• Larry Suto – November 2011 Analyzing The Effectiveness of Web Application Firewalls SourceFire: SourceFire 3D Sensor 2100 - 4.9.1.6 build 150 ● Pros: The web interface is very full featured, and importing/enabling custom rules is easy to accomplish. SourceFire supports the SourceFire/NTODefend solution as a WAF for PCI section 6.6 compliance. ● Cons: Not useful on its own to function as a WAF. Had some troubles with clearing rules and reloading them, but their support team was able to clear up the problem quickly. ● Support: Sourcefire was very helpful when needed. There is also a very active community of support around the snort project which includes volunteers as well as Sourcefire paid staff. Unnamed IPSThis IPS vendor did not give authorization to be named in this study. The IPS solution supports Snort 2.8rules, which was used for this testing. ● Pros: The UI was very compact, appealing, and visually oriented. ● Cons: Not useful on its own to function as a WAF. ● Support: Their support team was very helpful in overcoming the few configuration difficulties encountered. 4. ConclusionsWAFs are a controversial technology. While some security professionals argue that they are easilyavoided and the only remediation to web application vulnerabilities is to fix the code [7], others argue theopposite [6]. Manual code reviews and code fixes are essential, however they take considerable amountof time: days, weeks or even months once a vulnerability becomes known to the developers. In casewhere users do not have access to source code for any number of reasons, (3rd party software, legacysoftware, external service etc.) there is no manual recourse for fixing bugs. For some organizations,contractual issues and elaborate change control processes means that known vulnerable applicationscan and do long periods without being remediated. This problem, where for a period of time a vulnerabilityis known, but not fixed at the source, is addressed by "well-trained" defensive tools like WAFs and IPS’swhere a vulnerability can be effectively patched while the code is being repaired.This study clearly demonstrated that using WAFs/IPS devices in default or minimal mode to protect webapplications are often not useful, and WAFs configured with the recommended policies and tuned canoften be bypassed by a moderately skilled hacker or an automated hacking tool. This has been welldocumented (WAF Evasion section in this document). What is interesting is that training these tools witha DAST filter generator can dramatically increase their effectiveness and make them a far more usefulpart of an enterprises application security strategy. Additionally, trained IPS devices can be effectiveat protecting Web Applications. And finally are we staring at the abyss of a flawed model at detectingattacks? If WAFs could be made more intelligent somehow the future is bright for this technology. 5. ChallengesThe WAF vendors have spent a significant amount of time making claims of one sort or another as to whytheir technology is better, and this data may not speak to all of the various claims and may not be fair tosome of the individual strengths of each technology. However, it is the fairest and most impartial modelthat the study could come up with to test these technologies in a vendor-neutral way. It is also importantto note that while the tests are complete as far as they go, that this test is not an exhaustive study andonly begins to scratch the surface of the problem.In particular, WAF evasion research was completely left out, due to time constraints and to keep thescope of the study reasonable. Even with this limited level of testing, several conclusions can be madewithout doubt. For instance, it is almost certain that even with a reasonable amount of learning and tuningmost WAFs will miss well-know and well understood vulnerabilities. Suffice it to say that the problemescalates polynomially once we start throwing in complications due to AJAX/JSON type sites or variousJava, ActiveX and Flash plugins. 8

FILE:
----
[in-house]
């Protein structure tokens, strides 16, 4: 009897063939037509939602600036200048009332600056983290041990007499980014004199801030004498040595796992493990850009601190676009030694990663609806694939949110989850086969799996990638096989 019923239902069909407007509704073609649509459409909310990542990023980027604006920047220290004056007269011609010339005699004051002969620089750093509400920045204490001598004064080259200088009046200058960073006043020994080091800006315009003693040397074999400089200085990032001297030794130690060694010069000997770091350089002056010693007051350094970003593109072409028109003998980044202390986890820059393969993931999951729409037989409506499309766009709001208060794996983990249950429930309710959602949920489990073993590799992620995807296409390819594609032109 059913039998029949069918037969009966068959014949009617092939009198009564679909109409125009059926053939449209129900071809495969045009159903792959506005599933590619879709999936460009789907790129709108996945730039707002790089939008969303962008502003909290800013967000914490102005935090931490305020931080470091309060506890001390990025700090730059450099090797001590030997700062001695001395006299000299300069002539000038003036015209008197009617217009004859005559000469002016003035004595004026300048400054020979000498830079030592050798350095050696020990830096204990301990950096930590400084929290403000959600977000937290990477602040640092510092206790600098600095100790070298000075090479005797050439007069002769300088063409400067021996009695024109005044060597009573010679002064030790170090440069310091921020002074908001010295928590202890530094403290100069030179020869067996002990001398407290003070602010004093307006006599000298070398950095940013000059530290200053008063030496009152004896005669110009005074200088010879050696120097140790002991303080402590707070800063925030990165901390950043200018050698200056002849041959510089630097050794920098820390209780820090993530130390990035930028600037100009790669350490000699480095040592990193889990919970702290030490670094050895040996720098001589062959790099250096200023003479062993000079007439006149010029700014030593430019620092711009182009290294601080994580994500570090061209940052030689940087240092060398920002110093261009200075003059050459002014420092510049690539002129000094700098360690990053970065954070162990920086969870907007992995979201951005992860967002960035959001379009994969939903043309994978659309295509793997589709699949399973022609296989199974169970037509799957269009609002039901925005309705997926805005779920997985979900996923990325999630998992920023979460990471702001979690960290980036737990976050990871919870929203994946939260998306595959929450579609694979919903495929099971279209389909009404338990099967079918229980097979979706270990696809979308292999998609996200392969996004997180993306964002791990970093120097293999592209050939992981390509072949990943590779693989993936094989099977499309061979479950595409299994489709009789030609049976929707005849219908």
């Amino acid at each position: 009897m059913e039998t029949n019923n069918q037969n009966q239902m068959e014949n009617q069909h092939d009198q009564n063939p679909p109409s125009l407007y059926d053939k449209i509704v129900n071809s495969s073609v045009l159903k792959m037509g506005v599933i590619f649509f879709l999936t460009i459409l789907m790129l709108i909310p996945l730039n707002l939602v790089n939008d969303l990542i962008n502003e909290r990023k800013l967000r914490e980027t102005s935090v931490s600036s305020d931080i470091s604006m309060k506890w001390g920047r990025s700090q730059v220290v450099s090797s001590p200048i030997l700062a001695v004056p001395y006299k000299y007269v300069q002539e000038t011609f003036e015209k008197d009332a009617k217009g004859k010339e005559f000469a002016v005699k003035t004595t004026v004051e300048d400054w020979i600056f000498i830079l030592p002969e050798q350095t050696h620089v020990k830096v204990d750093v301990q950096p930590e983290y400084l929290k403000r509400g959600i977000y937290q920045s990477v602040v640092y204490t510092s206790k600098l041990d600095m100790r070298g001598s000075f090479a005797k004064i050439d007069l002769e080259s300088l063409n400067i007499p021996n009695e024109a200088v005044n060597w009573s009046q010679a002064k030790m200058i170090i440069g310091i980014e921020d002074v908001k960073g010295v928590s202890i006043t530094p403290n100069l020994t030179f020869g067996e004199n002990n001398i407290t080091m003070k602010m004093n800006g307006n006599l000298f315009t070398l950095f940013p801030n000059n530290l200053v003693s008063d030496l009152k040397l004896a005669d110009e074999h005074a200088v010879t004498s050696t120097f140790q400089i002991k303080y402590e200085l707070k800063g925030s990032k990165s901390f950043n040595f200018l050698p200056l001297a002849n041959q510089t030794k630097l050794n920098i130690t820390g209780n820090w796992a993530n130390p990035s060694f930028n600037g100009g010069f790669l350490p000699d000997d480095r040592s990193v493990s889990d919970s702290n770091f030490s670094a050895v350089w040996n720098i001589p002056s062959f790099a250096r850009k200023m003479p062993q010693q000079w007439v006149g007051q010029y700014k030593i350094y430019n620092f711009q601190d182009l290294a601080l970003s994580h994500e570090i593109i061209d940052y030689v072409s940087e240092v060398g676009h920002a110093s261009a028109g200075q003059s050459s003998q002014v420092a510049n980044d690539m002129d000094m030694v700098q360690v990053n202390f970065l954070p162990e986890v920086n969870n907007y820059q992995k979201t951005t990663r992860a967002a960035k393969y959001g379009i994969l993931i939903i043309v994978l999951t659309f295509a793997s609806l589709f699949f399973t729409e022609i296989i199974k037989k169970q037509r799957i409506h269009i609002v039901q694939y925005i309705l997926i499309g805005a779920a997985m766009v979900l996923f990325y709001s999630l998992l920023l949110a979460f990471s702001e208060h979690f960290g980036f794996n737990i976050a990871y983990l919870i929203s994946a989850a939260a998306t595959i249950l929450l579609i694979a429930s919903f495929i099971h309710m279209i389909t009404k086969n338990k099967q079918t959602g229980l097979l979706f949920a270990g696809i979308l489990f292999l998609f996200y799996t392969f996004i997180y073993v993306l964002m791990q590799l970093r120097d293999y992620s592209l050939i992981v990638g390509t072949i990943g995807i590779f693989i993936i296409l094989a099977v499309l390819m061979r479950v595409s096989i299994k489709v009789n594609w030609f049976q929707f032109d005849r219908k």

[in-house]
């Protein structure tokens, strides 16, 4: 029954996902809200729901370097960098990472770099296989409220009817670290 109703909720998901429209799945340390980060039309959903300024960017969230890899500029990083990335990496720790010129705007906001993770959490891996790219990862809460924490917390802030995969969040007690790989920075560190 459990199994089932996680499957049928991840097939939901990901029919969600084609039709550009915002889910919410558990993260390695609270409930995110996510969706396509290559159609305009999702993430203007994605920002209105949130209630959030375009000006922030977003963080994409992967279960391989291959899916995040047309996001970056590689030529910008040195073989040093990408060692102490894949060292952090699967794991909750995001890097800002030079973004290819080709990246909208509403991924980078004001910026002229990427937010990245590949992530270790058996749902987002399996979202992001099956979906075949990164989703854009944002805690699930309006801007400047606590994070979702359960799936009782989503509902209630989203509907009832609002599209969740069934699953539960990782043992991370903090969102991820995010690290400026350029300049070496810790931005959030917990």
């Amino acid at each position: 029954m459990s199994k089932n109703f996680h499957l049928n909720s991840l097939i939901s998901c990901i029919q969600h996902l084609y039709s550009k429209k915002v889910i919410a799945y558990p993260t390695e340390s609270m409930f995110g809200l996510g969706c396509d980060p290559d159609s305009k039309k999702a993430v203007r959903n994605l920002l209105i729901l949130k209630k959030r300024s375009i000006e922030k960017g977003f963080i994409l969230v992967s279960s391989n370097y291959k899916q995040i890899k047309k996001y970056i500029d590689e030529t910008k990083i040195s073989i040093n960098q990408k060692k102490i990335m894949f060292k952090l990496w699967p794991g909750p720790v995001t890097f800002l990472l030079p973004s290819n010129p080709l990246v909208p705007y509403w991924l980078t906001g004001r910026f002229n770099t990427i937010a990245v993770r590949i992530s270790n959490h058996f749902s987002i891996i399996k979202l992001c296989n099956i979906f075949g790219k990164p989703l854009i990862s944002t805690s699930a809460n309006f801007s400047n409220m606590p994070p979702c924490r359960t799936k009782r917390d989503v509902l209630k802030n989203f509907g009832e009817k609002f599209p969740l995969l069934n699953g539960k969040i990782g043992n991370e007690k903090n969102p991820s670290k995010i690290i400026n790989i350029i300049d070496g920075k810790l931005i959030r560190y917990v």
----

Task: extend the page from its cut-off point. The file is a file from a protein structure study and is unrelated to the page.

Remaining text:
• Larry Suto – November 2011 Analyzing The Effectiveness of Web Application Firewalls False Positive RiskAlthough there was not time to complete a comprehensive study of false positives (the blocking of goodtraffic) A limited amount of effort was used to try an eliminated false positives, but in future tests this areashould have more attention. The primary focus in this study was blocking of known vulnerabilities. WAF EvasionAfter a cursory review it can be discovered that there are numerous examples in the field where itbecomes obvious that the status-quo solutions to run-time attack detection and containment technologyare routinely by-passed. At the time of the writing of this paper, the following examples were retrievedfrom the Web: ● Example 1: ModSecurity SQL Injection challenge held by Trustwaves SpiderLabs. In this challenge the ModSecurity WAF was tuned and set up to protect a set of four of the scanner vendor vulnerable websites. Coincidentally, this was a subset of the flawed websites used in the current study. So lets take a look at what happened. In one of the successful bypasses of the ModSecurity inbound CRS SQL Injection rules, an individual by the name of Johannes Dahse used a combination of MySQL comments and new line characters to evade the CRS SQL Injection filters. The problem was not in the actual filter itself, which used regular expressions by the way, but in the transformation function -t:replaceComments (Modsecurity transformation functions are a pipeline of normalization functions that modify the input so that the rule can detect the attack). In this case -treplaceComments altered the input (by ignoring standalone termination */ and simultaneously replacing unterminated /* comments with a space( 0x20)) so that the filter could not recognize it as an attack. In the end it was not possible to create a rule to remove SQL comments reliably so another rule with a complex regular expression was created instead to detect the presence of SQL comments themselves. ● Example 2: The second example comes of failed context-free matching techniques comes to us from a paper from the recent Defcon 19. The talk discussed the paper titled "Bypassing PHPIDS 0.6.5." One of the attacks presented bypassed "ALL" the PHPIDS rules as of 0.6.5. How could of this happened you ask? The flaw was the incorrect assumption that "attacks can never be repetitive". The heart of the problem was the following bad expression: Line 90 in ./lib/IDS/Converter.php (?:(.{2, }) 1{32,}) The regular expression matches any two characters which are repeated 33 or more times.The first match is a back reference created with the 1 and then 32 additional matches are required to trigger the regex. Even though the attack string “<script>alert(1)</script> is matched by 4 filter sets, if it is repeated 33 times it will bypass PHPIDS entirely. ● Example 3: JSReg issues has had issues as well. The details are here "http://code.google.com/ p/jsreg/wiki/Exploits", Not notice that one of them is a regular expression rewrite error: "the failure to strip the single line comment which then fools the regex rule into thinking that the code is a regex object and not function calls".The commonality between these examples is that all them are using pattern matching—in particularregular expression type of context free matching—with a little bit of AI and boundary restriction ofparameter values thrown in to detect attacks. We have already seen that pattern matching does not yieldoptimum results elsewhere in the industry, I refer to Anti-virus applications of signature detection, wherethe upper bound of successful detection seems unable to cross the 60% mark. I think that a defense 9